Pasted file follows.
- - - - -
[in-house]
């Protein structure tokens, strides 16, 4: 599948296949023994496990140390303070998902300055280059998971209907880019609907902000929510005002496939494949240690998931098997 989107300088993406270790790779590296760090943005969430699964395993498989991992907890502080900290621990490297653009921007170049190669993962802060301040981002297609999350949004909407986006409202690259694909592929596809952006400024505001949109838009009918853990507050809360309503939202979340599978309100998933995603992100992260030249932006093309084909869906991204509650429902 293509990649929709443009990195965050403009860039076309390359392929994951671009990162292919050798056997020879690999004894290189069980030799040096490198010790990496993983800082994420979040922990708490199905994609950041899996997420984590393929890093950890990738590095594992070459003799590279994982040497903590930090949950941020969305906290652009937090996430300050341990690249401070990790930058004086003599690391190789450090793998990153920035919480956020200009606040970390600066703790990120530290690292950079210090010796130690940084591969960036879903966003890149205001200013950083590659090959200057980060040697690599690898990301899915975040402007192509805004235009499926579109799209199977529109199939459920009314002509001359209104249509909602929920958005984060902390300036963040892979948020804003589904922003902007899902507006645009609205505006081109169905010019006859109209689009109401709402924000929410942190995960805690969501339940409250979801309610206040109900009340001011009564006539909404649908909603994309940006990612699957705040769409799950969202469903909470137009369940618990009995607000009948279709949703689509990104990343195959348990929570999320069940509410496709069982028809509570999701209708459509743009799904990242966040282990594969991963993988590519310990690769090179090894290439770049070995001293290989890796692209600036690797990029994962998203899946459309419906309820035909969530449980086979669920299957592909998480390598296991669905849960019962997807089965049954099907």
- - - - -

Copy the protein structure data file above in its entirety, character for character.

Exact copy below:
[in-house]
């Protein structure tokens, strides 16, 4: 599948296949023994496990140390303070998902300055280059998971209907880019609907902000929510005002496939494949240690998931098997 989107300088993406270790790779590296760090943005969430699964395993498989991992907890502080900290621990490297653009921007170049190669993962802060301040981002297609999350949004909407986006409202690259694909592929596809952006400024505001949109838009009918853990507050809360309503939202979340599978309100998933995603992100992260030249932006093309084909869906991204509650429902 293509990649929709443009990195965050403009860039076309390359392929994951671009990162292919050798056997020879690999004894290189069980030799040096490198010790990496993983800082994420979040922990708490199905994609950041899996997420984590393929890093950890990738590095594992070459003799590279994982040497903590930090949950941020969305906290652009937090996430300050341990690249401070990790930058004086003599690391190789450090793998990153920035919480956020200009606040970390600066703790990120530290690292950079210090010796130690940084591969960036879903966003890149205001200013950083590659090959200057980060040697690599690898990301899915975040402007192509805004235009499926579109799209199977529109199939459920009314002509001359209104249509909602929920958005984060902390300036963040892979948020804003589904922003902007899902507006645009609205505006081109169905010019006859109209689009109401709402924000929410942190995960805690969501339940409250979801309610206040109900009340001011009564006539909404649908909603994309940006990612699957705040769409799950969202469903909470137009369940618990009995607000009948279709949703689509990104990343195959348990929570999320069940509410496709069982028809509570999701209708459509743009799904990242966040282990594969991963993988590519310990690769090179090894290439770049070995001293290989890796692209600036690797990029994962998203899946459309419906309820035909969530449980086979669920299957592909998480390598296991669905849960019962997807089965049954099907």